Author: Andrew Bell, SMGS Principal
This article first appeared in SMGS newsletter, Aspects on Friday, 18th May.
I recently read the book, Peak: Secrets from the New Science of Expertise, by Ericsson & Pool. The authors describe how certain individuals develop their performance to reach excellence, while others with seemingly similar capability only reach mediocre levels of performance. I, and other teachers at SMGS, have talked previously about the importance of a Growth Mindset (and referenced Carol Dweck’s book in particular). This research aligns well with the work on Growth Mindset, though it takes it in a different direction too by looking closely at why some reach expert status and others don’t.
Some principles have relevance to our students in their learning (of anything) and may be of interest to you. For instance, the first is the 10,000 hour rule. Ericsson first researched expert violinists and found that this was around the investment of time required to be expert in this instrument. The principle was then applied to a broader range of performance areas, beyond music. Malcolm Gladwell (in his book Outliers) popularised this ‘rule’ and elaborated further. However, additional research by Ericsson & Pool details that it is not as simple as the 10,000 hour rule to become expert in any field; rather, it is how that time is invested when practising.
According to Ericsson & Pool, there are three categories, or types, of practice that can be identified. I wonder if you can relate to any or all of these. The first is naïve practice – which is characterised by mindless repetitive practice; going through the motions; ticking the box that the time has been completed. In schools, we see students who rush to complete their work but there is no quality to the work. Their pride is in finishing, not what they produced, or learnt. The approach is to read something and say, ‘I tried but couldn’t do it’, rather than analyse what the inhibitors were and address them. Excuses also come into play as reasons why something was performed poorly.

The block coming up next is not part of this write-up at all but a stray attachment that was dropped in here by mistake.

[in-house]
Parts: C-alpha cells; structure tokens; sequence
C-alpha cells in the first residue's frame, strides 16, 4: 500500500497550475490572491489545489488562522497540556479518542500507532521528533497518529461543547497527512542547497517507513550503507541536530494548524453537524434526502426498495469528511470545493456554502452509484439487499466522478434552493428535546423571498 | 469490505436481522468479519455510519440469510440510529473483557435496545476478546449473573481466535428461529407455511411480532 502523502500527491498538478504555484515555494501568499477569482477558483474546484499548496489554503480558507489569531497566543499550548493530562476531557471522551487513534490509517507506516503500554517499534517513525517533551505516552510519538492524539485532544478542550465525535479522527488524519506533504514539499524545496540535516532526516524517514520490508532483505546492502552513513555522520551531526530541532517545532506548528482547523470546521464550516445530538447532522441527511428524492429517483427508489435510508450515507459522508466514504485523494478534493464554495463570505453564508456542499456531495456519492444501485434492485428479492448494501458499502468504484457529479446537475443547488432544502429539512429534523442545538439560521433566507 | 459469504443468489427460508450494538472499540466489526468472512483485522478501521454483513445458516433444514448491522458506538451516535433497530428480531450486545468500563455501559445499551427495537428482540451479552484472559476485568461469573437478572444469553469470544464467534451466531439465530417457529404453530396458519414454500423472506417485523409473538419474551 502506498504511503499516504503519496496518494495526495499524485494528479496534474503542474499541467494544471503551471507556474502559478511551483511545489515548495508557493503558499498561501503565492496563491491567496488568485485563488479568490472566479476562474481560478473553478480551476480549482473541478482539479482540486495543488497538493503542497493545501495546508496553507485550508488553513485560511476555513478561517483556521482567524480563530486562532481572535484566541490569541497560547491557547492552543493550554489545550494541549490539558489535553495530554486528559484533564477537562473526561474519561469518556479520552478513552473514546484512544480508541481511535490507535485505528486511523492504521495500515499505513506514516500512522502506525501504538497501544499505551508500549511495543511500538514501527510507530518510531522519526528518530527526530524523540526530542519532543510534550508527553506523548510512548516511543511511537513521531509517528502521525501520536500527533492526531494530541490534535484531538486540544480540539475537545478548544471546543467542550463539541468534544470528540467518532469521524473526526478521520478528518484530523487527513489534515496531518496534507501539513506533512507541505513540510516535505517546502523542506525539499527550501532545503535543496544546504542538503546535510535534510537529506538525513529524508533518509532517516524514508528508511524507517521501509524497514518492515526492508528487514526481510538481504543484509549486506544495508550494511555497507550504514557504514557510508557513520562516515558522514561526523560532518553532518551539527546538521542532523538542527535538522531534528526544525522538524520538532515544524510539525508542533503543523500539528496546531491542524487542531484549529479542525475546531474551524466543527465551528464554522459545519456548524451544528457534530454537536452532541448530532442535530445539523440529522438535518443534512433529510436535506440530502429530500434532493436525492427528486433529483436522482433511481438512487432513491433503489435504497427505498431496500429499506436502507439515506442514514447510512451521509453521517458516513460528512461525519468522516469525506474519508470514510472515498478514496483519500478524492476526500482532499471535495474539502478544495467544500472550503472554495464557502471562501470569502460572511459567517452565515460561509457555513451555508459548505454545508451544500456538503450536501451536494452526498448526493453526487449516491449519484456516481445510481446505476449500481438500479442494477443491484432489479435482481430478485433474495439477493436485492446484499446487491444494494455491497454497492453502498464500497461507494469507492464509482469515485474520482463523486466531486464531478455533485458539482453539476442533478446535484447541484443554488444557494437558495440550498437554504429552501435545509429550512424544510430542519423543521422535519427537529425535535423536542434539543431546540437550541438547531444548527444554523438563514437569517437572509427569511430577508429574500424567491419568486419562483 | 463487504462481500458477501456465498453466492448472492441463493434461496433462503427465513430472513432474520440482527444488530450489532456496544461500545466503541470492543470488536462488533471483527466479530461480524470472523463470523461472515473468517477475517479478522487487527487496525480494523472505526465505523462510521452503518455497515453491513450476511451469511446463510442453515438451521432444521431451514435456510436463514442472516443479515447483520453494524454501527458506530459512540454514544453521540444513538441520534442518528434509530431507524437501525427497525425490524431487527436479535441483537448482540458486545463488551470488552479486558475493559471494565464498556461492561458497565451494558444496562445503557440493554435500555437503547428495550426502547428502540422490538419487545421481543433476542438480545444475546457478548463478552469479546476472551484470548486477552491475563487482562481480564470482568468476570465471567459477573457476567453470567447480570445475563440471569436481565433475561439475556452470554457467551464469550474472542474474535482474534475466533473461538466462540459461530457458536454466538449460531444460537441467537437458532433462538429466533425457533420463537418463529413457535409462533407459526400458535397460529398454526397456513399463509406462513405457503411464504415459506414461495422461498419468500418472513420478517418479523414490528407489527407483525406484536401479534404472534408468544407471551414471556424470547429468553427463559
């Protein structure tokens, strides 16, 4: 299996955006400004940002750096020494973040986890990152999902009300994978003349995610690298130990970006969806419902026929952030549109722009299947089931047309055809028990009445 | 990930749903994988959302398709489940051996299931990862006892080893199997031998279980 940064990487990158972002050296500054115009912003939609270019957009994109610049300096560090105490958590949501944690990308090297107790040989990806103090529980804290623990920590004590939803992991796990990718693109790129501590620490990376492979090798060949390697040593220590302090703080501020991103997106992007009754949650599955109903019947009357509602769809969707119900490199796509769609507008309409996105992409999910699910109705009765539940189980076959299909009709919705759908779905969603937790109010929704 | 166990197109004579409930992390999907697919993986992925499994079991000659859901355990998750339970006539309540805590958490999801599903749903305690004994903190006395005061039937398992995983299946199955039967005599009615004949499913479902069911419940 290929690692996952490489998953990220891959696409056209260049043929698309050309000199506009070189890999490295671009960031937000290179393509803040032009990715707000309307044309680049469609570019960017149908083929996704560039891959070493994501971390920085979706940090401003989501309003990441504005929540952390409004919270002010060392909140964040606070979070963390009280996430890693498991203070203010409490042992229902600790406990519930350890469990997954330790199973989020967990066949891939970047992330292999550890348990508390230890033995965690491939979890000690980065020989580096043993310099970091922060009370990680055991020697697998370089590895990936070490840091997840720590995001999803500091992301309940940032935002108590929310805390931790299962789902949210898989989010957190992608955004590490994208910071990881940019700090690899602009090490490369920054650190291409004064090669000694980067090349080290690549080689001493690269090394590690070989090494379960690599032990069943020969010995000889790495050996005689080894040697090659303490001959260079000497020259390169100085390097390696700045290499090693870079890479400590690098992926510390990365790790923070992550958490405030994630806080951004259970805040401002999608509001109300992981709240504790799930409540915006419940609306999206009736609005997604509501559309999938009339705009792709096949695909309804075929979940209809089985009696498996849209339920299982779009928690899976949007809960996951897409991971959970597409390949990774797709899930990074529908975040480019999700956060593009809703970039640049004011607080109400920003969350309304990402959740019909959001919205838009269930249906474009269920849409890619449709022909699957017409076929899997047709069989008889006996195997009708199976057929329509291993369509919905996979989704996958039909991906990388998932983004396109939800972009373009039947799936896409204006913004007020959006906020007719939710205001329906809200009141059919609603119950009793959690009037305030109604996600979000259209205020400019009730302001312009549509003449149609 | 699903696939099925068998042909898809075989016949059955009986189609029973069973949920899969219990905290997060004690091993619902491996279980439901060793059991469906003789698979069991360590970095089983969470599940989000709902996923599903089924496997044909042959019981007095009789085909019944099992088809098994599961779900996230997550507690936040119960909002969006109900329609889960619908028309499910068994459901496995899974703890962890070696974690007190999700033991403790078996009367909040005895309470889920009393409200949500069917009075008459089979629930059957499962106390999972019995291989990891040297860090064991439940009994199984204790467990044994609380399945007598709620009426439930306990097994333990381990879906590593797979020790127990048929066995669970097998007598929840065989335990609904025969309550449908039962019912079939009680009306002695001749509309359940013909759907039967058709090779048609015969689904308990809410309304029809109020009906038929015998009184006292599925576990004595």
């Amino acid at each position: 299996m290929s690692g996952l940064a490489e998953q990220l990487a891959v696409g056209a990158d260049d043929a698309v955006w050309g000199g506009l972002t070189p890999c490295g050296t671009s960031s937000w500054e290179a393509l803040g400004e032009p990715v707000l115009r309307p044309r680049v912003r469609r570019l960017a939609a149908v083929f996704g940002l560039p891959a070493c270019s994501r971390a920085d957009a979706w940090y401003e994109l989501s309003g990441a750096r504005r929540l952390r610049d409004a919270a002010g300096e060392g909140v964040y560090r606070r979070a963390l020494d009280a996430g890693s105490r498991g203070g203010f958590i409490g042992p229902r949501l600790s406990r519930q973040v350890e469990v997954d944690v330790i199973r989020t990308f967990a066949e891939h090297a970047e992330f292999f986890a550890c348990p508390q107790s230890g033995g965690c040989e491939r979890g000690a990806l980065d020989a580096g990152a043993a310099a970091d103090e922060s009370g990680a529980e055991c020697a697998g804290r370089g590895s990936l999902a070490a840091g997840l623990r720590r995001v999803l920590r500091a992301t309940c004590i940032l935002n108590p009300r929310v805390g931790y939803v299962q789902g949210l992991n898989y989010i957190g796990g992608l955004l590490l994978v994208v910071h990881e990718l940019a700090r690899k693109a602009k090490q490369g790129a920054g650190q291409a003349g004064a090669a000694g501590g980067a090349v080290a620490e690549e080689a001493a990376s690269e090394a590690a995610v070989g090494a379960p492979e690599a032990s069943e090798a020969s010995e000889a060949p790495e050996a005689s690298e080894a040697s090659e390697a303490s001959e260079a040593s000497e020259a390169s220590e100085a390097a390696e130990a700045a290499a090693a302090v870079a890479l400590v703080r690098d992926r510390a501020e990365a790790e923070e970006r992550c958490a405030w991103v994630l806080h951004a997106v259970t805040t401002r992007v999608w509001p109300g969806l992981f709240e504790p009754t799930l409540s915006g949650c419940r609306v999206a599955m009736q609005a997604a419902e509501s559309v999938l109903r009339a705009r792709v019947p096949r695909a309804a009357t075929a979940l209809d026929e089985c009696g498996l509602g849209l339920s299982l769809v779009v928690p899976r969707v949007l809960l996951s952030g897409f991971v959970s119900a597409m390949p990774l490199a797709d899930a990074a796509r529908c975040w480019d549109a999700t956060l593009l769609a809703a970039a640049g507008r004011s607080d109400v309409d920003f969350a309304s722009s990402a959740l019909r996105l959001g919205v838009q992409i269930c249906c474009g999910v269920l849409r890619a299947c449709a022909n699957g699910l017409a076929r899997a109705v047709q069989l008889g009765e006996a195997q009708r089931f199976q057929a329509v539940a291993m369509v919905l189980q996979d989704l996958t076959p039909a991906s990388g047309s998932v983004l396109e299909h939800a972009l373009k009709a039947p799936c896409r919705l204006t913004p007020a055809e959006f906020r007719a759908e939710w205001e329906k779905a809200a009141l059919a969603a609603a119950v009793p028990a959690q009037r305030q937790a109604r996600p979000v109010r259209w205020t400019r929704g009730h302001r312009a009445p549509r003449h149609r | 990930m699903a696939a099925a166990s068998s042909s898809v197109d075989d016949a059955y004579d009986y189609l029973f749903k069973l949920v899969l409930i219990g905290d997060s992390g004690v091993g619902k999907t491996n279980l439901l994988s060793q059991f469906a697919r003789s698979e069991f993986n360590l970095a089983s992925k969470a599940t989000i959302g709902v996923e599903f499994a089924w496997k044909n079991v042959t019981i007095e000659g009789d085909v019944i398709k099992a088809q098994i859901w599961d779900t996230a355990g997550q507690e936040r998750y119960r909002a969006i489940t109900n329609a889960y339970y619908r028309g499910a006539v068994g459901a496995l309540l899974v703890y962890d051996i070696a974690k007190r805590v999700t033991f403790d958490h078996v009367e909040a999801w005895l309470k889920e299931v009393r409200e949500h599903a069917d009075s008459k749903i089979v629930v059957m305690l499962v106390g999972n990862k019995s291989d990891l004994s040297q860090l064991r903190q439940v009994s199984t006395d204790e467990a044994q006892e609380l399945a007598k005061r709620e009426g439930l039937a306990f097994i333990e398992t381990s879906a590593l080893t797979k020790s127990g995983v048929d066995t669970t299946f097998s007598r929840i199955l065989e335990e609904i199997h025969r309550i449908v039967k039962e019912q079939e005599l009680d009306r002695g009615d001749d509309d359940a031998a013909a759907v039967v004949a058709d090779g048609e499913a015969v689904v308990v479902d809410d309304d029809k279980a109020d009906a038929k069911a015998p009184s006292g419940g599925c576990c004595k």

The second is more advanced and is called purposeful practice – where the practice is more defined in relation to what will be achieved and specific goals are set for that practice period; it identifies the outcomes to be accomplished for that practice session. Examples might include playing a piece of music without making a mistake, and replaying that over and over until that is achieved, say, three times in a row. Or, it may be until a basketball player makes ten consecutive shots, or a student can recite a speech flawlessly. However, what is missing here is a focus on the process, because the focus is on the outcome.
The final and highest level of practice, described as the ‘gold standard’ of practice, is deliberate practice – where mindfulness is achieved and there is a strong analytical consciousness permeating the practice session; it is focused; it involves a feedback loop to identify what is working effectively and what is not; and then setting about improving those areas that are identified as weaknesses or in need of specific improvement. Deliberate practice takes an individual out of their comfort zone to the edge of their capability at that point in time, with an intent to heighten their capacity for higher level performance. This type of practice builds on purposeful practice and infuses a focus on the process to lead to a particular outcome, and eventually break new ground.
A key to deliberate practice is to create mental representations. The authors point to some of Ericsson’s previous research as evidence of how deliberate practice leads to excellence. An example was research from the 1970s which involved remembering single digit numbers verbally communicated to an individual at one-second intervals. The participant then needs to repeat the same numbers in sequence. In short, most of us can manage between six to nine numbers on average. With deliberate practice, participants in this research managed to push those boundaries and, after initially recalling six to nine digits like most people, grew those numbers to twenty, forty and then eighty. Further participants then grew to recalling over two hundred digits, in order. The world record, as I understand, is now over four hundred digits. Those individuals are not extraordinary compared to the rest of us, but they did develop methods of deliberate practice to achieve extraordinary results. Those who did not do this, did not demonstrate extraordinary results. The key to these achievements was to make the data meaningful. Some used digits as times/dates/calendar years; others formed them into athletic race times; all grouped them so they were not recalling eighty, two hundred or four hundred individual numbers, but fewer numbers (even though the number became larger) in groups of three, four or five, for example.
A message here for our young people of school age (and anyone who wants to learn effectively) is to ensure that practice occurs on a regular (daily) basis; the practice is purposeful and deliberate; the content must be made meaningful to shift it from short-term to long-term memory for there to be any chance to recall it later; and, for complex problems, the data must be understood to use it flexibly. So, as educators, it is important for us to encourage meaningful, mindful and purposeful work from our students and to insist on that if we are to really challenge students to reach their full potential.